TL:DR Use protein the calorie ratios for an efficient way to work out what foods are good sources of protein.
So protein foods are having a bit of a moment right now. We have protein bars on every corner, protein cheese, protein bread, even protein mars bars. Many want to eat more protein to build muscle to burn their fat, some because it supposedly keeps you fuller for longer than other macros, and some probably just because they have no idea whether carbs or fat are the enemy anymore so just want to avoid both. It seems every product is proudly declaring that it is a ‘source of protein’.
But when we say “high in protein” or “source of protein” what do we mean? I can see 2 useful definitions:
- A good source of protein is one that packs in most grams of protein in least grams of food. If I can’t get my daily protein requirements on this food without busting my stomach, it’s not a very good source of protein. This definition is most useful for people who have large protein needs and/or small stomachs, because they don’t want to eat kilos of food all day. We might measure this by how many grams of protein per 100g of overall food.
But in my view, this definition doesn’t really help most regular people. These people want protein to feel fuller, lose weight, build muscle. I’m pretty sure no one in the western world is protein deficient, and the average person isn’t trying to put on slabs of muscle, so its mainly weight loss and appetite control that draws them to protein.
If you’re looking to lose weight, the amount of protein per gram of food doesn’t actually matter that much: you could get 100g of protein just from brown bread if you ate 37 odd slices of it. The obvious problem that jumps out here is that you would take in tons of calories too, ~2700 actually, which isn’t a good number for people trying to lose weight. Point is, for the most people, you can meet your protein needs with any food if you forget about calories. But that would be stupid.
This is the problem I have with modern foods labelling themselves as “sources of protein”. If a cereal bar has 8g of protein, is that a good source? If i told you it had 50 calories, you’d say that’s a great source, but if i told you it had 500 calories, you’d not think it was worth it. What you really want are foods that provide you with protein for relatively few calories.
Enter the protein to calorie ratio. You divide the number of calories per 100g with number of grams of protein. This tells you how much each gram of protein “costs” in terms of calories. Pure protein scores a ratio of ~4, Brown bread scores a ratio of 26, tuna scores 4.6 (being over 90% protein), Broccoli scores 12, Sainsburies sausages score 17. Lower ratios are then better if you’re trying to build lean mass, or just trying to up your protein intake without gaining weight.
This can be useful because you know that if you need 30 grams of protein after a workout but are not sure what foods to eat, you can use the ratios: to get that 30g of protein you’d need to eat 510 calories of sausages, or 360 calories of brocolli.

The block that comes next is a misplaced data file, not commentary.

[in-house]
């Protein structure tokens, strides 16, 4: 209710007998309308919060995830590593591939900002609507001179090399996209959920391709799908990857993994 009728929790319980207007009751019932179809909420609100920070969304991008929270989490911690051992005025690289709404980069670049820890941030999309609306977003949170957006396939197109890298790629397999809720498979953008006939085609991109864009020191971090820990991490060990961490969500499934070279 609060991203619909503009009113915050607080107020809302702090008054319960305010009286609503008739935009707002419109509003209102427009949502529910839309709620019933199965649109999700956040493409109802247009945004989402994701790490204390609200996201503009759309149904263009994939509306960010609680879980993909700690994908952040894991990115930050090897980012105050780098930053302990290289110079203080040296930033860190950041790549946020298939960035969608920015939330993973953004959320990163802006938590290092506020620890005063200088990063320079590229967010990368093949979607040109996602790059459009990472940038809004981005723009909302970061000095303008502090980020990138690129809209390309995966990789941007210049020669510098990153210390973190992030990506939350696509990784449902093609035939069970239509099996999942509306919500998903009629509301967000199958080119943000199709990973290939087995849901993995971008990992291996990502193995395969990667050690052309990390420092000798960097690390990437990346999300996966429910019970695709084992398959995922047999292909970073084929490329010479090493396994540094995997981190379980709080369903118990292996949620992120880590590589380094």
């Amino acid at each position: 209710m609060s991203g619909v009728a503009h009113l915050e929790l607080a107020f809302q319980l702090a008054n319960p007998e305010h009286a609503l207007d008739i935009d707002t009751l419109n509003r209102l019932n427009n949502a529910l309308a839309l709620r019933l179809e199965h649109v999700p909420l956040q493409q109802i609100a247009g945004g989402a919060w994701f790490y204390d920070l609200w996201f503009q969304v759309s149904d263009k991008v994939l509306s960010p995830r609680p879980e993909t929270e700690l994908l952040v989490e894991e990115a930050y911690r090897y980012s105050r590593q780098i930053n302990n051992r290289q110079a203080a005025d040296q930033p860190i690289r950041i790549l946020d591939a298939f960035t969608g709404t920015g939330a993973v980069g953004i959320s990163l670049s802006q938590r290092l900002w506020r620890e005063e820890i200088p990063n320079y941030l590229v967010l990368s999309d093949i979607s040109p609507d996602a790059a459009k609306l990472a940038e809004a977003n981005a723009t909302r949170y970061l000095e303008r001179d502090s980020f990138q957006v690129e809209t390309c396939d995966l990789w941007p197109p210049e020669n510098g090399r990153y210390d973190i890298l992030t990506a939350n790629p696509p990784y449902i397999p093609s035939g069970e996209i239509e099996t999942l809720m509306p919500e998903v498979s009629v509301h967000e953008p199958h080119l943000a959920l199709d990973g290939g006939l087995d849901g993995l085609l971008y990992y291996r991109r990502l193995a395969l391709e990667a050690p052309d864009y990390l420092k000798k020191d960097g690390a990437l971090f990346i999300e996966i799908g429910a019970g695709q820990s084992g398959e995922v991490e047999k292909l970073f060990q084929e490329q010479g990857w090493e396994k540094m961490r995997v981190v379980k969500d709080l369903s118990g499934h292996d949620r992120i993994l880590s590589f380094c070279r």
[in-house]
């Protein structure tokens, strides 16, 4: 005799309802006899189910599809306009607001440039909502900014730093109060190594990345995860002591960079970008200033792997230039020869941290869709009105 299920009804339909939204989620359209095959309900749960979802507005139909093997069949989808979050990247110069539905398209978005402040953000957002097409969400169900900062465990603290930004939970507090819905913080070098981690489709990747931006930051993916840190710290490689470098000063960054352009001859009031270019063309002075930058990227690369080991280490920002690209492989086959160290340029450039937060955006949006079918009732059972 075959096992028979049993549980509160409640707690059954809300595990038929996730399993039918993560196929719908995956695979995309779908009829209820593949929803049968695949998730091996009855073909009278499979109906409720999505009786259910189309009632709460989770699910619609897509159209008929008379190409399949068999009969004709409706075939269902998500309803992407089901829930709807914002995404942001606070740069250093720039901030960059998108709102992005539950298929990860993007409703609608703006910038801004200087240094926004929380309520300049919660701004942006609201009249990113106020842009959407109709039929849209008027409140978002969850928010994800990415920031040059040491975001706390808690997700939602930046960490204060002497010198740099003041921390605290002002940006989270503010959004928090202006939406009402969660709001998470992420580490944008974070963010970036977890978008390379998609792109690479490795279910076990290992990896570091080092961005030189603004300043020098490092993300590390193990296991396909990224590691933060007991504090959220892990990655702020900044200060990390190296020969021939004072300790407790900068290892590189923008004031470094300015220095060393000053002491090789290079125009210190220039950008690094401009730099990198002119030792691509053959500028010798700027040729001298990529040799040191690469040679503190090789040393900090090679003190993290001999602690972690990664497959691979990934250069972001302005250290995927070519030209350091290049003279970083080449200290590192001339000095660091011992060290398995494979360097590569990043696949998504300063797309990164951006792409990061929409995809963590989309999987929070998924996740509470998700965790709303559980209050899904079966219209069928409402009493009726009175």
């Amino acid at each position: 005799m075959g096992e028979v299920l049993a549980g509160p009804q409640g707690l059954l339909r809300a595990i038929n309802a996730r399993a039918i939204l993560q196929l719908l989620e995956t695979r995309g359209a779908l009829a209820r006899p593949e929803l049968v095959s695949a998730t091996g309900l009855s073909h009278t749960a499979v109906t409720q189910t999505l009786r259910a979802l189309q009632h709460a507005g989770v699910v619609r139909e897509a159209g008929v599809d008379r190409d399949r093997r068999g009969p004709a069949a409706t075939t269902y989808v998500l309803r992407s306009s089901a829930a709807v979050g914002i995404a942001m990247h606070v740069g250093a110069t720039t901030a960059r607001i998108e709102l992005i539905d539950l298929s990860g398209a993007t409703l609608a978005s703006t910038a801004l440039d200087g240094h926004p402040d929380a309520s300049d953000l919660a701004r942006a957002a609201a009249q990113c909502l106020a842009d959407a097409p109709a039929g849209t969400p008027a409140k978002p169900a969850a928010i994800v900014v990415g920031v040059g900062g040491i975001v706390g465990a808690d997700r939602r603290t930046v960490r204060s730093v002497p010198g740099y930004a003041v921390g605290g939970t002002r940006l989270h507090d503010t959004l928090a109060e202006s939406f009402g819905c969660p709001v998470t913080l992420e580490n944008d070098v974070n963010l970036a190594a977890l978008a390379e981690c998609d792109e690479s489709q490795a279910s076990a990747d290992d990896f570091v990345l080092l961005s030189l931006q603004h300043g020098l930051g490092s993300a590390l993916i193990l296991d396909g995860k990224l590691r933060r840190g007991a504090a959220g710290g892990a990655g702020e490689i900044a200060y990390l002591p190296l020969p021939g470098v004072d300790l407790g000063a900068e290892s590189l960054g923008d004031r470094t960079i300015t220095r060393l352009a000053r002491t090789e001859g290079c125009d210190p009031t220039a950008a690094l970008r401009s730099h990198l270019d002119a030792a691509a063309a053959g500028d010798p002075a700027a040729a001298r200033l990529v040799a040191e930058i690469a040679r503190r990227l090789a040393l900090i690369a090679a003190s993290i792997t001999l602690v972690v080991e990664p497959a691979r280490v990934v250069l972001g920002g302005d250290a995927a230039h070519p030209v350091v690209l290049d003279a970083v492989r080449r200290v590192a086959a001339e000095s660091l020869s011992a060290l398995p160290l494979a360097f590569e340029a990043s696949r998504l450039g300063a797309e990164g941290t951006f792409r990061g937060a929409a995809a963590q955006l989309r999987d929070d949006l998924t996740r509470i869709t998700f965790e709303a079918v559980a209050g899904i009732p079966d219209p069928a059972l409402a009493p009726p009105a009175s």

Likewise you can invert the ratio and do protein divided by calories (probably need the calculator for this one). This tells you how many grams of protein you get per calorie. So tuna gets a 0.218. This can be useful if you want to know how much protein you’d get if you ate, say 200 calories of a food. 250 calories of tuna is 250 x 0.281 = 54g. If you portion out your day in calories, this is very useful.
The advantages of using protein to calorie ratios is that if you aim to mainly eat low ratio foods you’ll reach or exceed your protein goals just by eating your daily calories. Ratios are not dependent on the amount you eat, so once you know the ratio for a food, it doesn’t change. If you memorise a couple of easily available foods and their protein to calorie ratios, it makes on the fly diet choice far easier. If you find yourself standing in Tesco needing a snack, would like some protein but don’t want to go nuts on calories, you might try and find foods with ratios of 10–15. This means that eating 200 calories of a food will give you 20–13 g of protein, which is pretty good.
Using these definitions we can start getting at what a good source of protein is. I’d say anything with a ratio higher than 25 cannot be called a good source of protein, because if you only at foods with a ratio of 25 and you restricted yourself to 2500 kcals a day you’d have to eat your whole day’s calories of these foods just to get to 100g of protein. And knowing that pure protein gives a ratio of 4 sets the lower limit, so you know foods around here (e.g. tuna in brine with its ratio of 6.1, seitan with a ratio of 5.2 for the veggie-vegans).
ratios also reveal that most foods that advertise their protein content aren’t great sources of protein at all. Nakd’s protein bars have a ratio of 20, meaning that to get a good 20g of protein eating these bars you’d need to eat 400 calories, which many would regard as a bit more than a snack. MyProtein’s vegan protein bars fare a bit better with a ratio of 17. But whole milk has a ratio of 18, and while it’s no candy protein bar, it’s a fraction of the price, much more readily available and seemingly just as efficient a way of getting lean protein.
If you start your day eating foods with ratios in the 15–20 mark, try and balance them out with some 5–10 ratio foods. It’s not exact, but it’s far easier than trying to calculate everything, and a diet must above all be easy to follow.
What do you think about the idea of using protein to calorie ratios to help you pick the right foods? It all makes sense in my head, but I’m no dietician. I’d love to hear your comments.